Tuesday, February 1, 2011
“I used to call them the spoiled brats of the internet,” one Cairo woman confessed. “Now I kiss their feet,” she said, referring to young men who broke the Egyptians long record of endurance under a dictatorial regime.
Today, the seventh day of the revolt against President Mubarak and for democracy in Egypt, 2 million people are said protesting in Cairo. Some have estimated 8 million nationwide; that’s 10% of the population and that, technically speaking, is a revolution.
In Alexandria, the people are standing shoulder to shoulder from one end of that long city to the other.
It’s not the usual protestors; everyone knows them – like the Kifaya party (Enough) and the April 6 movement people.
No. This is everyone: we see huge clusters of women in their bright colored scarf’s – like a meadow in spring – and the men don’t even flirt with them because the ethic of protest is respect.
Crowds open up for people in wheelchairs and assist those walking with canes.
The people, once assured that the Army’s interest was in protecting them, fell into easy cooperation. Troops and people parade side by side, Egyptian flags raised. They work together to check people for weapons.
People who live near Tahrir Square cook for the protestors. In Helwan, south of the city, supplies of cooking gas ran out. Some of the young men in the area located supplies in a neighboring area and delivered them back to Helwan, door-to-door.
In the upsurge of pride, some protesters have pulled framed photos of Gamal Abdel Nasser, president of Egypt from 1954 to , off the walls of their homes and wave them above the heads of crowd – reminding their fellow Egyptians of the last time, during the pan-Arab movement, when they felt such self-respect and promise.
Everyone uses the same words of protest. Everyone is on message.
There is no doubt that Mubarak is leaving.
Power of the Army.
It’s true that the army has tremendous economic power in Egypt and that they may be thinking of their own interests as well as those of the people in allying with the protesters. But, in this country, the army is highly respected; it’s considered the institution of last resort and so far, they are deserving of that respect.
Furthermore, from a realistic standpoint, a revolution without their blessing wouldn’t succeed, if only because they hold that tremendous economic power.
Muslim Brotherhood, not.
The Brotherhood will not assume leadership. Contrary to what many westerners believe, they don’t have that influence – fact seriously distorted by President Mubarak, who wanted to keep his US allies nervous.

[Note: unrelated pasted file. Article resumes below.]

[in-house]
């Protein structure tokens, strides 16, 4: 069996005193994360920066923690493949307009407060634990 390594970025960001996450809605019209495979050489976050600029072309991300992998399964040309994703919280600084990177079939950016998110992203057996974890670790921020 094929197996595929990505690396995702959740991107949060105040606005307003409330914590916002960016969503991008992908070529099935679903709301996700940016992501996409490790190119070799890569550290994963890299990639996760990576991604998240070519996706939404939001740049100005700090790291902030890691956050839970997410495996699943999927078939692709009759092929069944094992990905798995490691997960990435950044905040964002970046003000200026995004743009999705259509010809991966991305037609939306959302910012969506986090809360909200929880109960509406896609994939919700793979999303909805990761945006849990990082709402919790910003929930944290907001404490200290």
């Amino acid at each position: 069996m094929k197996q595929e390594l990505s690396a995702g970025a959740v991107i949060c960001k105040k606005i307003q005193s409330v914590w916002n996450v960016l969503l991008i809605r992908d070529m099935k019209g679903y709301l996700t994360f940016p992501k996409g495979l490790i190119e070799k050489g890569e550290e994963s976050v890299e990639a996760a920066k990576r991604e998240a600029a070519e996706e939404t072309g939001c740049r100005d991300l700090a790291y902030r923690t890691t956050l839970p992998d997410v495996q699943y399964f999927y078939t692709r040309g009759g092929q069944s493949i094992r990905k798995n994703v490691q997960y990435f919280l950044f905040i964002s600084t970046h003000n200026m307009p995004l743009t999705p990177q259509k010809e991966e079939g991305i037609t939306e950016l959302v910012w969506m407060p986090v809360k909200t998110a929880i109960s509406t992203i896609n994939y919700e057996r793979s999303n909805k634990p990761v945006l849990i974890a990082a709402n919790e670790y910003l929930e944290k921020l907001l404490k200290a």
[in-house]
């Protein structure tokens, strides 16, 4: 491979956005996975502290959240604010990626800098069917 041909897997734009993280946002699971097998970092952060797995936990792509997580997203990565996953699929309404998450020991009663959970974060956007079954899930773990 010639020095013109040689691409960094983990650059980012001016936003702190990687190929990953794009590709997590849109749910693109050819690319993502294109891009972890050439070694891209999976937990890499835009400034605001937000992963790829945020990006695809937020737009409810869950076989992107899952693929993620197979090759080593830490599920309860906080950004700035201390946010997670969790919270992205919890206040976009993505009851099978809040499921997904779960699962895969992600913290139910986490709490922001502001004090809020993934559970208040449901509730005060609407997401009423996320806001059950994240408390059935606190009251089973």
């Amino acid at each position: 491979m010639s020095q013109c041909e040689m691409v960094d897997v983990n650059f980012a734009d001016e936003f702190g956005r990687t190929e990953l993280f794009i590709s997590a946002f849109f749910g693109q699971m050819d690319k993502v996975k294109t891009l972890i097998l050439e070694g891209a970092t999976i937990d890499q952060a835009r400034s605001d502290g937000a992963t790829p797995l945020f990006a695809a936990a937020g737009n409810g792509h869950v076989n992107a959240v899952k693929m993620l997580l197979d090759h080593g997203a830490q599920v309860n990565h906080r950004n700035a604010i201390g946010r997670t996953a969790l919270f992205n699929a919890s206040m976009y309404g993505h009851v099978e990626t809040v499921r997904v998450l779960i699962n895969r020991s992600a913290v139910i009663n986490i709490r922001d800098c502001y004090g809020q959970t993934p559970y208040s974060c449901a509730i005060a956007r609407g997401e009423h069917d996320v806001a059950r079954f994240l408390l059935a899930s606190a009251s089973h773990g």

Amr Moussa interim leader?
Amr Moussa, whose term as head of the Arab League ends on Wednesday, could be the best choice for an interim leader. He’s 73, has spoken for the people for decades and has been treated accordingly by the regime.
The people know him and respect him. During the Africa Cup finals, President Mubarak appeared on the big screen to take credit from the players’ success. The crowds turned their flags down. When Moussa appeared, the flags flipped up.
America not looking good.
America is not looking good on the streets. If Secretary of State Clinton has spoken one day earlier, it would have been acceptable. Now the US is seen as too little too late.
We hear that the Americans are meeting with Mohamed al-Baradei, a big mistake. Here he’s perceived as being too far removed from the lives of the people, an impression he exaggerated by speaking to the people on television from the lush gardens of his residence.
Endurance of Egyptians
It’s used to be said that Egyptians can endure anything. If one revolution fails, the joke goes, Egyptians would shrug and say, “there’s always next century.”
This time is different. They’re using their capacity for endurance for their own benefit. Yes, food has run out in some places but, as with the cooking gas, people from other neighborhoods share.
Yes the doors of the shops are closed to prevent looting, but if you knock politely and say hello, they’ll let you in to shop.
Each challenge is met with a solution.
Each political disappointment is greeted with the response: ”We’ll just stay longer.”
The mood is absolutely celebratory. People who have been disgusted by their country are standing up for it. They’ve stopped quarrelling among themselves for the few available spoils. In a class and gender–segregated society, this is a stunning achievement.
Amal Sedky Winter, PhD